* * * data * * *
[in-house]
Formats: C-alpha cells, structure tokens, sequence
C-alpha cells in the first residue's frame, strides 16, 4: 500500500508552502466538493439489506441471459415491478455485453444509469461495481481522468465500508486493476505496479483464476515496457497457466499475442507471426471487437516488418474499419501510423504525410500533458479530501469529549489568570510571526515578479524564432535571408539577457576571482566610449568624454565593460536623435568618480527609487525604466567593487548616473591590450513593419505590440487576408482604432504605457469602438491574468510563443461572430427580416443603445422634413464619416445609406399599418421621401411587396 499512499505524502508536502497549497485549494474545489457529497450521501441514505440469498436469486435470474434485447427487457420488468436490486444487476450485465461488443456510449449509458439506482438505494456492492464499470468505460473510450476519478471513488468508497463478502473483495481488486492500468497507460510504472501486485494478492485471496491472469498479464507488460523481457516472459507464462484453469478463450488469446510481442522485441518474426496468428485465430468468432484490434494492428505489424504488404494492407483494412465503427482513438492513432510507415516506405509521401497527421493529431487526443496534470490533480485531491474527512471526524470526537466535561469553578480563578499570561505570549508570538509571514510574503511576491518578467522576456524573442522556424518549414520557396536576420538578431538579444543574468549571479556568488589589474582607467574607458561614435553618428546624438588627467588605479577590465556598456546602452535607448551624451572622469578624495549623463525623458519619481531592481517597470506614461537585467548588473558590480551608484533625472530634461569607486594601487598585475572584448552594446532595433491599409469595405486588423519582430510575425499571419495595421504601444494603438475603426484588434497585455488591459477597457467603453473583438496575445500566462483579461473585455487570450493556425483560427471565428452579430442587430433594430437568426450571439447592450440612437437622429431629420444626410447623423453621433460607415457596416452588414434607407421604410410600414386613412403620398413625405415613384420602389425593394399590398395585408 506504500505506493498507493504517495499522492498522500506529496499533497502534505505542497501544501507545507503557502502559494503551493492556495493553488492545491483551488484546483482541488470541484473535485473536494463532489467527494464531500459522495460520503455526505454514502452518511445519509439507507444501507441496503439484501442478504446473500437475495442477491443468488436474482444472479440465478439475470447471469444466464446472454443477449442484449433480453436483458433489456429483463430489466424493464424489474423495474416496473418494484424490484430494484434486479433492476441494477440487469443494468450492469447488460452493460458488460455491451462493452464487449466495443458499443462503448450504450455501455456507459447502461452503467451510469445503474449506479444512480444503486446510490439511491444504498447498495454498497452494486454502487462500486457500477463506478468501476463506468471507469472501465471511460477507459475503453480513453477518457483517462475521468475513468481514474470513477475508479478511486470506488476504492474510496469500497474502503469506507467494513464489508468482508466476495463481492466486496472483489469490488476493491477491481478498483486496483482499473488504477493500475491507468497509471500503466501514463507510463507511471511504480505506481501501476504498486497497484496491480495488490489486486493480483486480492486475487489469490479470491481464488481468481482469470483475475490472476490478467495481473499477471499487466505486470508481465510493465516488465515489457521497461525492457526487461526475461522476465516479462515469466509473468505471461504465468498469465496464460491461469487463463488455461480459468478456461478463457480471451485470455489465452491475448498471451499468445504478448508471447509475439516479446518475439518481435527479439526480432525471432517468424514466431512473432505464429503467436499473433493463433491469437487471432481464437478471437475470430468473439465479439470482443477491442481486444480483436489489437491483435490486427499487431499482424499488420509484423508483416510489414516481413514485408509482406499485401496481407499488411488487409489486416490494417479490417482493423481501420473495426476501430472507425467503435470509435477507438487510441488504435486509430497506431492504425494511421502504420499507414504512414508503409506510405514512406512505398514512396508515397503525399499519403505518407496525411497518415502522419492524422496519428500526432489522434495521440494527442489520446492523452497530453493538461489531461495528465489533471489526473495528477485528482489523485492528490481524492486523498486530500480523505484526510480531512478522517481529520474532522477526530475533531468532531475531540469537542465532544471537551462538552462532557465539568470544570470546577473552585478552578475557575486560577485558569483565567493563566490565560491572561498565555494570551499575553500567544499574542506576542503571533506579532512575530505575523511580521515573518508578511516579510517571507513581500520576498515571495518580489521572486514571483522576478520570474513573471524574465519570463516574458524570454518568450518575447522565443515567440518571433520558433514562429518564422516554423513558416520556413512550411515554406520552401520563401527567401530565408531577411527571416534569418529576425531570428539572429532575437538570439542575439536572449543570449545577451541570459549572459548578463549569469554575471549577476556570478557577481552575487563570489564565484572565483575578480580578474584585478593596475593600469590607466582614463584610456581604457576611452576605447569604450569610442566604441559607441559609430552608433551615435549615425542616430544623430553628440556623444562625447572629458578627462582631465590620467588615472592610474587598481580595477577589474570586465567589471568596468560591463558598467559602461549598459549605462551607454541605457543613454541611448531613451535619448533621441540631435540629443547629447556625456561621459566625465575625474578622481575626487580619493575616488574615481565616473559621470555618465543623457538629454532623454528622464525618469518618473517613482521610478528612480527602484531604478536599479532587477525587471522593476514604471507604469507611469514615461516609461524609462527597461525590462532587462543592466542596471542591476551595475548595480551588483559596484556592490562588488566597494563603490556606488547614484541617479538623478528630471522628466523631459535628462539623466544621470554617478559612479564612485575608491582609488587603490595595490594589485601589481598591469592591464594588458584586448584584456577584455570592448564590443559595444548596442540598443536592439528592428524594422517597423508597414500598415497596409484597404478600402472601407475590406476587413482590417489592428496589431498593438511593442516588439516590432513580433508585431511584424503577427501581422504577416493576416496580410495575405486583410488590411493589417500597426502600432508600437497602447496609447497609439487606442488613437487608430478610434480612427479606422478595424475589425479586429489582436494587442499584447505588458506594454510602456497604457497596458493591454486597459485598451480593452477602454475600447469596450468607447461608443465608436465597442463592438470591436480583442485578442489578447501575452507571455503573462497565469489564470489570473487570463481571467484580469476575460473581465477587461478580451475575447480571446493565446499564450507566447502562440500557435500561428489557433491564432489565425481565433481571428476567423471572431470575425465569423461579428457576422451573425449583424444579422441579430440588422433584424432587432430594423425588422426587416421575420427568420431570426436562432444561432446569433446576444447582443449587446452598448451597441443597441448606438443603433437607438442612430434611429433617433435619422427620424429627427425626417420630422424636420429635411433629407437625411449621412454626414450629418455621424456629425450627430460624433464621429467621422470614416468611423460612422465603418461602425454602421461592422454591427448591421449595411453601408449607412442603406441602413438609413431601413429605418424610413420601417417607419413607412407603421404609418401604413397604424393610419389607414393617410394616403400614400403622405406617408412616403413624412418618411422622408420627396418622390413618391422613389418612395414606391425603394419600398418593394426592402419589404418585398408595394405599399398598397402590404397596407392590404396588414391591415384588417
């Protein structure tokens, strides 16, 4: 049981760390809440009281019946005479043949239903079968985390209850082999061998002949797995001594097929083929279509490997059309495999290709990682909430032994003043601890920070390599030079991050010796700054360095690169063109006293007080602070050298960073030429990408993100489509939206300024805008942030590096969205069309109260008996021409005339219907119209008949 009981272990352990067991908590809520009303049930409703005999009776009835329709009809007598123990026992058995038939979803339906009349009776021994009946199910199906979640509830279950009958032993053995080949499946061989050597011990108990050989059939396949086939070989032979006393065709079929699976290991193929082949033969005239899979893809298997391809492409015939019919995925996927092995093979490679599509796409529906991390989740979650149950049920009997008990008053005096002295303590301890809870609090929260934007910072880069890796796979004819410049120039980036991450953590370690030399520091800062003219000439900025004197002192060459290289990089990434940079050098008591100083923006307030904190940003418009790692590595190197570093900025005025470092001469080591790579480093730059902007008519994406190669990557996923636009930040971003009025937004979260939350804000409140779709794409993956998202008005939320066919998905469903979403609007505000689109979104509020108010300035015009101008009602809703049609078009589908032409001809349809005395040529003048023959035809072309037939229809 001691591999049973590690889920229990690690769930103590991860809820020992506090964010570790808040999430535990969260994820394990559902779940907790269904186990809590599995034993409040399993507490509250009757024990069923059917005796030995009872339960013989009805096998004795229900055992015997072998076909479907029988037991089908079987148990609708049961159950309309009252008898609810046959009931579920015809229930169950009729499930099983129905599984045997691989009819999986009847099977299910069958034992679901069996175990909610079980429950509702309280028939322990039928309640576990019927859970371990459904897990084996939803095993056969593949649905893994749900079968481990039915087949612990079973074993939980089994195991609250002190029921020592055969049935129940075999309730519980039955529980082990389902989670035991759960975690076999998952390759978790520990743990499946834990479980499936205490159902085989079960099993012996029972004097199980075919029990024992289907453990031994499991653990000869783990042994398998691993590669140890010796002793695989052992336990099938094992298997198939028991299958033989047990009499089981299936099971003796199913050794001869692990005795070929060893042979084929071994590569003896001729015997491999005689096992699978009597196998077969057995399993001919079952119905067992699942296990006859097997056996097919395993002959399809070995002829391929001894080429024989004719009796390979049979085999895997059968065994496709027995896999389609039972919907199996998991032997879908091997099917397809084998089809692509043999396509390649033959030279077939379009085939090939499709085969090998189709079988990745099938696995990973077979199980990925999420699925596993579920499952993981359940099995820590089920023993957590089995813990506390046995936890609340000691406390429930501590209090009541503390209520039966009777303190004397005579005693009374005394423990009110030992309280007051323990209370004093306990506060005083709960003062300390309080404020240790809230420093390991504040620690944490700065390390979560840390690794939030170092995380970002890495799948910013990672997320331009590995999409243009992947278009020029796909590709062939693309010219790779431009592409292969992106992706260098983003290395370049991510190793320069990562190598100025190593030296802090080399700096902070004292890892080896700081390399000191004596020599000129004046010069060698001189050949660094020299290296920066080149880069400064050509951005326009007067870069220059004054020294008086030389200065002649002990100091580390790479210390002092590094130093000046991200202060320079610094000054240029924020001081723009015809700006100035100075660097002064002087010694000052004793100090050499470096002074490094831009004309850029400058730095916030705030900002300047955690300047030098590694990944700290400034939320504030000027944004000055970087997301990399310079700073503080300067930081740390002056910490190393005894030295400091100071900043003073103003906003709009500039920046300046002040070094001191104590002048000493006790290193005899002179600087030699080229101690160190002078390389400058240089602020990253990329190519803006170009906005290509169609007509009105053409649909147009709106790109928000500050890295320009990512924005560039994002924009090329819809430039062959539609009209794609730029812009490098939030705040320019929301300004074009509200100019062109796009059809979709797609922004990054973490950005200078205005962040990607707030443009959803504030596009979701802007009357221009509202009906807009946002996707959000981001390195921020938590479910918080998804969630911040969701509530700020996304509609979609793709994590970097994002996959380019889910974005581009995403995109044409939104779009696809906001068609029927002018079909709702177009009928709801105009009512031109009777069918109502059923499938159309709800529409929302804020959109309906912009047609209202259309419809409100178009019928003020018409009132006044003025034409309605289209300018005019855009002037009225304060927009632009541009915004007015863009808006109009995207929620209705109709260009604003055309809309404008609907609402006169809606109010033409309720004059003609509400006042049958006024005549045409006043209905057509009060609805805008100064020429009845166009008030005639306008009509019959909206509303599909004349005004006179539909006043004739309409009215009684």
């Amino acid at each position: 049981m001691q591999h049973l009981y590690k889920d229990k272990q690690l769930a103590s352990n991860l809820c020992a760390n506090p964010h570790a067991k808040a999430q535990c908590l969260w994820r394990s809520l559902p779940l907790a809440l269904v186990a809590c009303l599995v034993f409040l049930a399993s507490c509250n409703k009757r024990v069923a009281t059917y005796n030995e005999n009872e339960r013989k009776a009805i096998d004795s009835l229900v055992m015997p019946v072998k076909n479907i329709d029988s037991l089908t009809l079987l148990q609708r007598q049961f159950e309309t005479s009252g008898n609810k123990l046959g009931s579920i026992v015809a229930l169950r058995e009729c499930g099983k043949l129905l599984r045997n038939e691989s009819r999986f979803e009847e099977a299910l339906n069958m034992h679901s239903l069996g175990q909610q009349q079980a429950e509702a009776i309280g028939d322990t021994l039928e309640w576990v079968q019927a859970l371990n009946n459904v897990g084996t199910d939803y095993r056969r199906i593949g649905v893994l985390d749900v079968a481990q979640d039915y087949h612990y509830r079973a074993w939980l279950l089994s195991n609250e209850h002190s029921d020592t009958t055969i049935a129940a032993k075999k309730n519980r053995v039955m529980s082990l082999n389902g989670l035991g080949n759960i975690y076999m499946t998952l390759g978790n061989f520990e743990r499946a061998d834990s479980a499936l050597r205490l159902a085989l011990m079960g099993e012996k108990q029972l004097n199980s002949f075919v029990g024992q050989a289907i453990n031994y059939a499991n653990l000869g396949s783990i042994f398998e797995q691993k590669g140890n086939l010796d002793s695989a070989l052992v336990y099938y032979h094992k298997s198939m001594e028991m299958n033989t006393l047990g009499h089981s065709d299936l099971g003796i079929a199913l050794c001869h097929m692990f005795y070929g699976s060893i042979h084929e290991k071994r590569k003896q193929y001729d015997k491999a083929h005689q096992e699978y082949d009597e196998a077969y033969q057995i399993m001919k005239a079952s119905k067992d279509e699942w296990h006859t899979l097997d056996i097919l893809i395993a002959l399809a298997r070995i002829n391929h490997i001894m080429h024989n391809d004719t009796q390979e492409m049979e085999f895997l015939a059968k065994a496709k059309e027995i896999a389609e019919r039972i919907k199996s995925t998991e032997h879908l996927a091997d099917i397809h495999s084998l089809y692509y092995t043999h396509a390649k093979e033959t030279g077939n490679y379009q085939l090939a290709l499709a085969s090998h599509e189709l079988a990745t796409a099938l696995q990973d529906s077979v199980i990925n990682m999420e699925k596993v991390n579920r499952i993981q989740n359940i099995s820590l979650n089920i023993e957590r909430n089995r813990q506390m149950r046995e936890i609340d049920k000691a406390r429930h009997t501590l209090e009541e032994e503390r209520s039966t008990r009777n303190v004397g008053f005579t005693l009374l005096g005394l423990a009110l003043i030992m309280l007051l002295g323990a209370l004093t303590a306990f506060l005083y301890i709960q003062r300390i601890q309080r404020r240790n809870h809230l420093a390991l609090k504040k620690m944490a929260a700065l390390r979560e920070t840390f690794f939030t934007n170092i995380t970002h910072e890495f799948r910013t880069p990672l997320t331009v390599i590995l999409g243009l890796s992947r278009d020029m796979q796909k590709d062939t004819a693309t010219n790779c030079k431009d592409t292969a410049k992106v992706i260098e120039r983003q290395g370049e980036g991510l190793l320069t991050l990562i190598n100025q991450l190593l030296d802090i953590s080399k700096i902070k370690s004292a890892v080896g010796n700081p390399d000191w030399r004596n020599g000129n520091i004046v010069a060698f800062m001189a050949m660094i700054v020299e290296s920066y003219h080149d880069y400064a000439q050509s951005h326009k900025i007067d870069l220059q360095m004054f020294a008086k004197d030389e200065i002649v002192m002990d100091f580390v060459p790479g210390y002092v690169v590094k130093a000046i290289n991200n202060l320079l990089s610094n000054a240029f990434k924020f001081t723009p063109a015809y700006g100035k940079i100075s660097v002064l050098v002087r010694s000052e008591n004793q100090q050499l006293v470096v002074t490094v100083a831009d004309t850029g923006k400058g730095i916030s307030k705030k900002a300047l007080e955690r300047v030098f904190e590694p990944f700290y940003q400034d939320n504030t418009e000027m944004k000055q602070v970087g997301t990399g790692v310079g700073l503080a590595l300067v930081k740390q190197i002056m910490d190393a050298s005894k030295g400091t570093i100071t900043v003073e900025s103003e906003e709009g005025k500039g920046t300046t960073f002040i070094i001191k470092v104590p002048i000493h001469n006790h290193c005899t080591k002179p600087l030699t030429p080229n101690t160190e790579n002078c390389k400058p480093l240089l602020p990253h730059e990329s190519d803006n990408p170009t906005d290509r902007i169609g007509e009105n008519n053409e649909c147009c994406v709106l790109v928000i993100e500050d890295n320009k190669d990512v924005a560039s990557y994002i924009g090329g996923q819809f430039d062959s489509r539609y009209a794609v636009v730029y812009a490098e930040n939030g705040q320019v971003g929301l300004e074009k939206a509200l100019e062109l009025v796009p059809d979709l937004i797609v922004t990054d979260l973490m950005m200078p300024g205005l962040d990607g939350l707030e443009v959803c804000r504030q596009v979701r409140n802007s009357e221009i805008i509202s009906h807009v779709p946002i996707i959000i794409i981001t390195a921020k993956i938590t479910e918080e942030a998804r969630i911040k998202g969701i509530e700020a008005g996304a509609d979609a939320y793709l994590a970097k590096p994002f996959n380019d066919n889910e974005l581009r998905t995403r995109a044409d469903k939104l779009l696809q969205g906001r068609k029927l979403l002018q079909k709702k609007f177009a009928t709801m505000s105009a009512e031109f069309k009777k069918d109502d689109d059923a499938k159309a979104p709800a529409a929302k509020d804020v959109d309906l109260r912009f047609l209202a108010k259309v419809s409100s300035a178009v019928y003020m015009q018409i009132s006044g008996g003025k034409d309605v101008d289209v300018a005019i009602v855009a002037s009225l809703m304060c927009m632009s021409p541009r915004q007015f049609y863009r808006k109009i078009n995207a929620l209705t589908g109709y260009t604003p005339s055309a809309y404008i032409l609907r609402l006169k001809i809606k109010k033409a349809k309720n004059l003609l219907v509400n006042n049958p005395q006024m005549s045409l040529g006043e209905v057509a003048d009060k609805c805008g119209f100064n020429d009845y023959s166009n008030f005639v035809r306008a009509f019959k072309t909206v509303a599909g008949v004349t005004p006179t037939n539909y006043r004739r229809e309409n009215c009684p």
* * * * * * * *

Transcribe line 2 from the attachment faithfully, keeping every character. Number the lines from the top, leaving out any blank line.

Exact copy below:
Formats: C-alpha cells, structure tokens, sequence